Wednesday, 19 June 2013

Will the government act on advisers' pesticide recommendations?

No decision has been taken by the government on its scientific advisers’ recommendations to tighten public health laws on crop spraying with pesticides.
Department for Environment, Food and Rural Affairs (DEFRA) ministers requested a policy review four years ago after campaigner Georgina Downs mounted a legal challenge against the government.
She has battled for 12 years against what she argues is a “policy and approvals system that fundamentally fails to protect people in the countryside from pesticides, particularly rural residents”.
Her struggle started after she was regularly exposed to pesticides sprayed in crop fields adjoining her Sussex home. She has since advised thousands of people in rural areas who are also suffering adverse health following exposure to crop pesticides.
The new recommendations from the advisory committee on pesticides (ACP) include that farmers give residents notification before spraying commences and give information on pesticides used.
The current risk assessment under the existing policy assumes people only have occasional exposure to a single pesticide for a brief time.
Downs has always disputed this. “Exposure for rural residents is long-term, chronic, cumulative, and is due to many mixtures of pesticides used on crops,” she said.
Currently it is also assumed that an individual would not be any closer than eight metres from a crop sprayer. The ACP has now recommended that a distance of two metres should be assumed between the sprayer and a resident or bystander in acute and chronic risk assessments.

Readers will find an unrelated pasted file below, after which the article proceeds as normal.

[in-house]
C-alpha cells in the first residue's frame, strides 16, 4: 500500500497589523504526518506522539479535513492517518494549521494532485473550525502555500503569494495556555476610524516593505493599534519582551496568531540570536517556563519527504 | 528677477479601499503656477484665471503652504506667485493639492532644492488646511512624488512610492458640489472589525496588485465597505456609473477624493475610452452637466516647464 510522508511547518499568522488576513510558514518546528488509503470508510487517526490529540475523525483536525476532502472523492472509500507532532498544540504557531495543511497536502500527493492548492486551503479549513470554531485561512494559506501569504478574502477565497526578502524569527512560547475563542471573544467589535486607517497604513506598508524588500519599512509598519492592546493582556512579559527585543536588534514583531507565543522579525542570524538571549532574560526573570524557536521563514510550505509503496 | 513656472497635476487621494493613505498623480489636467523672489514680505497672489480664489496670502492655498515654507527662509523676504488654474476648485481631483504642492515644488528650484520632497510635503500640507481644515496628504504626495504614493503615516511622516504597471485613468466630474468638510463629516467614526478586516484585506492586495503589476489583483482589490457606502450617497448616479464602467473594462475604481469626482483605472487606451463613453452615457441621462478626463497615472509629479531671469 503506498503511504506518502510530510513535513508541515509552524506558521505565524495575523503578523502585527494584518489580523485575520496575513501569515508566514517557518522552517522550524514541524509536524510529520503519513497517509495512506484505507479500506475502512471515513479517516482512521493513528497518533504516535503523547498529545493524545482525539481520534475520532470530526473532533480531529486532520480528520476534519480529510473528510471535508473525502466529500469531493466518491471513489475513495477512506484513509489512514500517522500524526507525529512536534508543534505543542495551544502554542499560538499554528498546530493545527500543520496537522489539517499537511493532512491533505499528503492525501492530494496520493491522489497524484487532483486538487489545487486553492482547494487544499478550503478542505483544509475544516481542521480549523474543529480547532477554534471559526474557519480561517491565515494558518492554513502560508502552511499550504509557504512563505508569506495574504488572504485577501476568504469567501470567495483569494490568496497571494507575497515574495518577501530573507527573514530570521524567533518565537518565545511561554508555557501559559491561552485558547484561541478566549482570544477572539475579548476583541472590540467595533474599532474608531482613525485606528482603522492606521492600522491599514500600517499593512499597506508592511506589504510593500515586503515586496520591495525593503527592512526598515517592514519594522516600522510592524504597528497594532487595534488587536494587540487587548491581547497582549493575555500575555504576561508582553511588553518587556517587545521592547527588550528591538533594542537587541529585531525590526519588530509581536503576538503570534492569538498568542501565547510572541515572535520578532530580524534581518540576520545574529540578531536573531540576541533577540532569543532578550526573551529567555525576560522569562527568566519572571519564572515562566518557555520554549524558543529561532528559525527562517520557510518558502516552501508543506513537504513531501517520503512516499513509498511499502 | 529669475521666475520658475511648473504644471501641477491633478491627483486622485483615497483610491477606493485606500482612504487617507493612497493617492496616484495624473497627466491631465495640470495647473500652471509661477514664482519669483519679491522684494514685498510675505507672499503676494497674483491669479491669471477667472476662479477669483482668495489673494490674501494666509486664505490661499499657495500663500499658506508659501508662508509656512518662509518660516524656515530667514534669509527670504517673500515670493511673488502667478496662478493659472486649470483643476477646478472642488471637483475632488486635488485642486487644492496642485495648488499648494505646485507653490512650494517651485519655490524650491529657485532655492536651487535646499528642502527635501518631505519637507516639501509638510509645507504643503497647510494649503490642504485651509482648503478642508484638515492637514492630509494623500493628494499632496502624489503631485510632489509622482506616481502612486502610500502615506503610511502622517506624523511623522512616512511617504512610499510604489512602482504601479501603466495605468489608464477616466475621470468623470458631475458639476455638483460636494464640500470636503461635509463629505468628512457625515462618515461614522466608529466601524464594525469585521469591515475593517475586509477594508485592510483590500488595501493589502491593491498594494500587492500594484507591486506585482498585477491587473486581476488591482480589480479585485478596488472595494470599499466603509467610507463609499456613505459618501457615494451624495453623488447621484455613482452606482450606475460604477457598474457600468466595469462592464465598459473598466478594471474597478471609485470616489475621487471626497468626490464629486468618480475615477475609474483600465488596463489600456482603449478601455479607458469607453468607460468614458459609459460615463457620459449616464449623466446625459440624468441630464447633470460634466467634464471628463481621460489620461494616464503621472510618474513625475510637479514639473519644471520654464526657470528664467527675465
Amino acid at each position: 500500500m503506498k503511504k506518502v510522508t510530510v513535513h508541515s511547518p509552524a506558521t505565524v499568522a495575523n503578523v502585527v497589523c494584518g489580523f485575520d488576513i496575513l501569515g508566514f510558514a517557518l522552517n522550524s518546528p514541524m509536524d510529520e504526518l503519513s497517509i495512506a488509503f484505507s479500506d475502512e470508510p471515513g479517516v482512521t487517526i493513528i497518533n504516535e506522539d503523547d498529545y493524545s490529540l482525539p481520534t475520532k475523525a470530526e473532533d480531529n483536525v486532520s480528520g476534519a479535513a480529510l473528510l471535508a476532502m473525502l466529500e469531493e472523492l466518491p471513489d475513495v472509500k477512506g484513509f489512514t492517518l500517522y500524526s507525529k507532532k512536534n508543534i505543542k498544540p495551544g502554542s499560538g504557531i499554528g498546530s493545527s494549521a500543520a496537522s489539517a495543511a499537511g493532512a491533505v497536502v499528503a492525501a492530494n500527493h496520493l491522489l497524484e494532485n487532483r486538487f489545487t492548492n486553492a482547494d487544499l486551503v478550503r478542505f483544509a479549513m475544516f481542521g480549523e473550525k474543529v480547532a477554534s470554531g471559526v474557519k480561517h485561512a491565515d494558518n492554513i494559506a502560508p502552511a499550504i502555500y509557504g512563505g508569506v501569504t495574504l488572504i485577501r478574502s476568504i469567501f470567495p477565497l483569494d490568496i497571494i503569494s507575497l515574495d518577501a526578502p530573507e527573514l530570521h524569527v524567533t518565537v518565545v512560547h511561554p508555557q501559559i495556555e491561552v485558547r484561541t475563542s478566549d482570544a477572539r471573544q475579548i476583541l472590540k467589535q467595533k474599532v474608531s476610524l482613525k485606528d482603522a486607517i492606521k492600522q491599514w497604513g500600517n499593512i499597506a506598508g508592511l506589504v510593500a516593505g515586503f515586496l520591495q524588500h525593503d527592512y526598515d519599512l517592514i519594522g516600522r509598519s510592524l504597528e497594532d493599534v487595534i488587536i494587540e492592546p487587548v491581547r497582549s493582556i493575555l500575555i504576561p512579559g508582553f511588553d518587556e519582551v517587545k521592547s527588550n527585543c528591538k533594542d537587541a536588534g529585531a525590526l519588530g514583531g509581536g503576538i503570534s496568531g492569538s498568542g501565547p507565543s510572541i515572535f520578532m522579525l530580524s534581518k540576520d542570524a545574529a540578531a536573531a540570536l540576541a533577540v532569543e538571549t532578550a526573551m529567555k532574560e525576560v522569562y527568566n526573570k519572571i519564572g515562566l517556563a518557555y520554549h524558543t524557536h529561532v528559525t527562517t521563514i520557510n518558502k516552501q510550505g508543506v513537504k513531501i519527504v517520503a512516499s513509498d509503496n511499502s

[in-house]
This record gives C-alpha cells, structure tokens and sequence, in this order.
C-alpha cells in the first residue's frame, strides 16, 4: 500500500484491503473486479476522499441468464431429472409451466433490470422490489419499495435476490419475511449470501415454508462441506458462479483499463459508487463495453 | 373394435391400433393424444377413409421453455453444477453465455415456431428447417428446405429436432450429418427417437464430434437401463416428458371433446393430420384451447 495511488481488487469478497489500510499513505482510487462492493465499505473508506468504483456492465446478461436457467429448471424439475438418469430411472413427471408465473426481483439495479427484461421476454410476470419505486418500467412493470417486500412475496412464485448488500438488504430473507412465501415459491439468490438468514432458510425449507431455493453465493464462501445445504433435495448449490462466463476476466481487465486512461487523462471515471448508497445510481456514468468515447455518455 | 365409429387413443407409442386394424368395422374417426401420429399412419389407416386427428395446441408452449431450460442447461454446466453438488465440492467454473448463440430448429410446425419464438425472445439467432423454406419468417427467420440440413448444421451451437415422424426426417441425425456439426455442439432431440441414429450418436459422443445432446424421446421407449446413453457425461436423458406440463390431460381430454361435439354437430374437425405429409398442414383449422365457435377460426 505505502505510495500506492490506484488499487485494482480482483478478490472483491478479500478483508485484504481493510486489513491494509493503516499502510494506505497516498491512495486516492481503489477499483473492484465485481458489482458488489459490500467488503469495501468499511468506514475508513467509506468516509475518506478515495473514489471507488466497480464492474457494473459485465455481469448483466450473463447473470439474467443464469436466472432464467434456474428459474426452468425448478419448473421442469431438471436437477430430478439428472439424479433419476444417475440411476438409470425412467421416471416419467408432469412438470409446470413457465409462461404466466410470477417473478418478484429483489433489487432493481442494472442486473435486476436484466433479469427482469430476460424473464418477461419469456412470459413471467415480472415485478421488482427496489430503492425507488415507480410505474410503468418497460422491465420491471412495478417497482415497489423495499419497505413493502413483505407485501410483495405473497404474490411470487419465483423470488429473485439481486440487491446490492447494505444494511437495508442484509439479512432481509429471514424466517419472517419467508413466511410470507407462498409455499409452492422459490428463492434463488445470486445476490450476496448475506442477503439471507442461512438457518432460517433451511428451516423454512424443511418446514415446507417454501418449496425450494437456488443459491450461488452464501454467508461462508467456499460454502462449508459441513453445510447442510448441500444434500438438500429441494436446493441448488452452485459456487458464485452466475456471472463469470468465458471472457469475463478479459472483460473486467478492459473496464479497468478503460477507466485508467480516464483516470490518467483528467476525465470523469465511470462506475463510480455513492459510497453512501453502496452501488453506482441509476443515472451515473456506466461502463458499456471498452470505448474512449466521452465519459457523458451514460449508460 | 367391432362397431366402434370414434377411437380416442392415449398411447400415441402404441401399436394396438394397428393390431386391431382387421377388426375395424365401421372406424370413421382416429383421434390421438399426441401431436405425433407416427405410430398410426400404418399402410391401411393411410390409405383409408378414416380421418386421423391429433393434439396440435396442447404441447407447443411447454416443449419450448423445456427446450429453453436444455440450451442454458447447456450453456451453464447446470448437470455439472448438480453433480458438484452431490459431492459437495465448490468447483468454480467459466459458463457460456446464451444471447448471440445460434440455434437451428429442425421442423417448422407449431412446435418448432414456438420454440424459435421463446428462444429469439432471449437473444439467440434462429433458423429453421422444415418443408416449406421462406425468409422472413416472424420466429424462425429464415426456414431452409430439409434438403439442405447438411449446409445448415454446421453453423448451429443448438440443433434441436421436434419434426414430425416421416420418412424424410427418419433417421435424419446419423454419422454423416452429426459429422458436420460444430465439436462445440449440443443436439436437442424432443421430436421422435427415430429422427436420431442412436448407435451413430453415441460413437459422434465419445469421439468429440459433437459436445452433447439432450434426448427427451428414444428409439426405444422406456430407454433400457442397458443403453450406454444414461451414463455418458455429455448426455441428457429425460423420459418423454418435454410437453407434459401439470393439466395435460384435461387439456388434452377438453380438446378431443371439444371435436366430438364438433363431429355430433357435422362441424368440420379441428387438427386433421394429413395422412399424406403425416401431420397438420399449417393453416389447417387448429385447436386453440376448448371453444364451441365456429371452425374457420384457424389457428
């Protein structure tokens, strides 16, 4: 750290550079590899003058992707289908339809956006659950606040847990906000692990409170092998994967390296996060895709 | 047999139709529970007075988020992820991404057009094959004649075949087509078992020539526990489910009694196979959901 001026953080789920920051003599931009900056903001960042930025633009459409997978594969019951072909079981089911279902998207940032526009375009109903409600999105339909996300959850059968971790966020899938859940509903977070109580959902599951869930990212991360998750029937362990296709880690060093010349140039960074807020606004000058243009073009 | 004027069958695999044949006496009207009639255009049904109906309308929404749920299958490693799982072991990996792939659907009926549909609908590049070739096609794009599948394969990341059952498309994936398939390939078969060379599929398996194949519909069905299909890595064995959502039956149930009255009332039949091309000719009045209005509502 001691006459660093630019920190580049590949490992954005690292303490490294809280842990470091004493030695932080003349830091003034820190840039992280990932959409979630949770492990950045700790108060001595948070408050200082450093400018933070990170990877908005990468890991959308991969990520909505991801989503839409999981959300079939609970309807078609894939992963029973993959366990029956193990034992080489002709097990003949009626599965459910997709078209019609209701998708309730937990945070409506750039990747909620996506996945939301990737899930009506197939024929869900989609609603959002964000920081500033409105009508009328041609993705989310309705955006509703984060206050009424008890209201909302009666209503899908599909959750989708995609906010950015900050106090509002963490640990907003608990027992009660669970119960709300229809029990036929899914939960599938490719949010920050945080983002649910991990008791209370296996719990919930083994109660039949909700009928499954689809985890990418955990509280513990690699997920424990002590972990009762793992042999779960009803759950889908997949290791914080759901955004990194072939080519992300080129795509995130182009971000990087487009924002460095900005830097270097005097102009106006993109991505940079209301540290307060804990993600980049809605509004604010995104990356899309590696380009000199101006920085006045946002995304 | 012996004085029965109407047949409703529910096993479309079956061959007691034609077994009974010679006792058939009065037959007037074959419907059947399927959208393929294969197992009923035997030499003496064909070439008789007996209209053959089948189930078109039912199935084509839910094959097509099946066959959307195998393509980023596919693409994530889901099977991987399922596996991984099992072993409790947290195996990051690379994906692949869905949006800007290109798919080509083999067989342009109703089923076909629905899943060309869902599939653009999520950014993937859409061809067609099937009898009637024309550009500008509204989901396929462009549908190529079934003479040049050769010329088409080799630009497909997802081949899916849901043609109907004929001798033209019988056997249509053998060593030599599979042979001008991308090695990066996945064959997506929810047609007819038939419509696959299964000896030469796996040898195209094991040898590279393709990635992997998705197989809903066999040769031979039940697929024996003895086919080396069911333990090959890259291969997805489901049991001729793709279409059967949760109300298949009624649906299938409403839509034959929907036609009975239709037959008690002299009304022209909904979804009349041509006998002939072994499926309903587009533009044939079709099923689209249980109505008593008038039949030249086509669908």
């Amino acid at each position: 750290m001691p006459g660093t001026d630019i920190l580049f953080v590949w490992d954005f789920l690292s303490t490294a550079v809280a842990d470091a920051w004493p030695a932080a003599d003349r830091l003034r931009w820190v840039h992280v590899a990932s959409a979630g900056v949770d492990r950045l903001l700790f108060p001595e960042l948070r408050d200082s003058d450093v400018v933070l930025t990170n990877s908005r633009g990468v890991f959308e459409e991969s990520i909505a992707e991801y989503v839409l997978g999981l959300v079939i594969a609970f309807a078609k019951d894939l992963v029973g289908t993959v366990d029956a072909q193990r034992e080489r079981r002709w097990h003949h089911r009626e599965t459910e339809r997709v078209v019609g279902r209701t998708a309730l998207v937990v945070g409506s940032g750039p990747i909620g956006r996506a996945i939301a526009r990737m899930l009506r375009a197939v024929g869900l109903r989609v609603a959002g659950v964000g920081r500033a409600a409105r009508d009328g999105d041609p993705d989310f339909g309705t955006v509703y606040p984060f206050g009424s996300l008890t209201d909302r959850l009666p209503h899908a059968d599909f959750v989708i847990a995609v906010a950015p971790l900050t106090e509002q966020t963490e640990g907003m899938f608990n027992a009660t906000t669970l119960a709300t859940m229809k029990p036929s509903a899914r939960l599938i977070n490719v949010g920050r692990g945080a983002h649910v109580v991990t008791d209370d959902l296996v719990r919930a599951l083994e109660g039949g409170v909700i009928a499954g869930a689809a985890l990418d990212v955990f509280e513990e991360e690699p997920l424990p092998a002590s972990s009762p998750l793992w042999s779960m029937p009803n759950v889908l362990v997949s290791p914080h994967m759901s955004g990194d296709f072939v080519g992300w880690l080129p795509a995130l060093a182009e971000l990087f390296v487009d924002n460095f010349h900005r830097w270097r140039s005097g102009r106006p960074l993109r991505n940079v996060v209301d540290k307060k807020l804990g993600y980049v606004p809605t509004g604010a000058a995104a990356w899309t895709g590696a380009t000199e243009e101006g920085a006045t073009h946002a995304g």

Although pleased to see an acknowledgement that the existing policy approach has been inadequate, Downs said: “The ACP should have recommended prohibiting crop spraying and the use of pesticides near residents’ homes, schools, children’s playgrounds, etc.
“There has been no UK assessment to date of the risks to health for residents and others exposed over the long term. Therefore under EU law pesticides should never have been approved in the first place for spraying in the locality of such areas.”
The National Farmers Union (NFU) supports the use of pesticides. Don Prendegast, its plant health adviser, said: “I believe the government would support voluntary approaches to providing information such as the Good Neighbour Initiative, developed by the NFU.
“Mandatory prior notification would be difficult to implement effectively, extremely complex and burdensome for farmers.”
A spokesperson for DEFRA said: “Ministers will be responding soon to the recommendations.”

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